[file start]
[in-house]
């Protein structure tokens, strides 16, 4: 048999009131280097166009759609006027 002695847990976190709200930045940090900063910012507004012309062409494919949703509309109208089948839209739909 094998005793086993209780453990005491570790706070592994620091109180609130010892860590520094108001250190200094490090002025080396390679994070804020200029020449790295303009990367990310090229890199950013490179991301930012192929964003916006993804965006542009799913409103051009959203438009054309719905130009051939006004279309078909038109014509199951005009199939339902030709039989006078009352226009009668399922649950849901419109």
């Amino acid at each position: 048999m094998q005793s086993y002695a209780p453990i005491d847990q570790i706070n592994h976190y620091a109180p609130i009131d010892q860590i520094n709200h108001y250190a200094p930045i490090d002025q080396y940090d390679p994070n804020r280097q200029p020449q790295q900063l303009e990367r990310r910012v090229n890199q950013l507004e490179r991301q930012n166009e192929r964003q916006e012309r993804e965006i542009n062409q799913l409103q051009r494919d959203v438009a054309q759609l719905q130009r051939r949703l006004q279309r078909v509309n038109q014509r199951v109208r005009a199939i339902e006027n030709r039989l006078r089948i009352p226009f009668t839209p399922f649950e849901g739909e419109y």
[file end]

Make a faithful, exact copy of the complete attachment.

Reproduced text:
[in-house]
């Protein structure tokens, strides 16, 4: 048999009131280097166009759609006027 002695847990976190709200930045940090900063910012507004012309062409494919949703509309109208089948839209739909 094998005793086993209780453990005491570790706070592994620091109180609130010892860590520094108001250190200094490090002025080396390679994070804020200029020449790295303009990367990310090229890199950013490179991301930012192929964003916006993804965006542009799913409103051009959203438009054309719905130009051939006004279309078909038109014509199951005009199939339902030709039989006078009352226009009668399922649950849901419109």
């Amino acid at each position: 048999m094998q005793s086993y002695a209780p453990i005491d847990q570790i706070n592994h976190y620091a109180p609130i009131d010892q860590i520094n709200h108001y250190a200094p930045i490090d002025q080396y940090d390679p994070n804020r280097q200029p020449q790295q900063l303009e990367r990310r910012v090229n890199q950013l507004e490179r991301q930012n166009e192929r964003q916006e012309r993804e965006i542009n062409q799913l409103q051009r494919d959203v438009a054309q759609l719905q130009r051939r949703l006004q279309r078909v509309n038109q014509r199951v109208r005009a199939i339902e006027n030709r039989l006078r089948i009352p226009f009668t839209p399922f649950e849901g739909e419109y």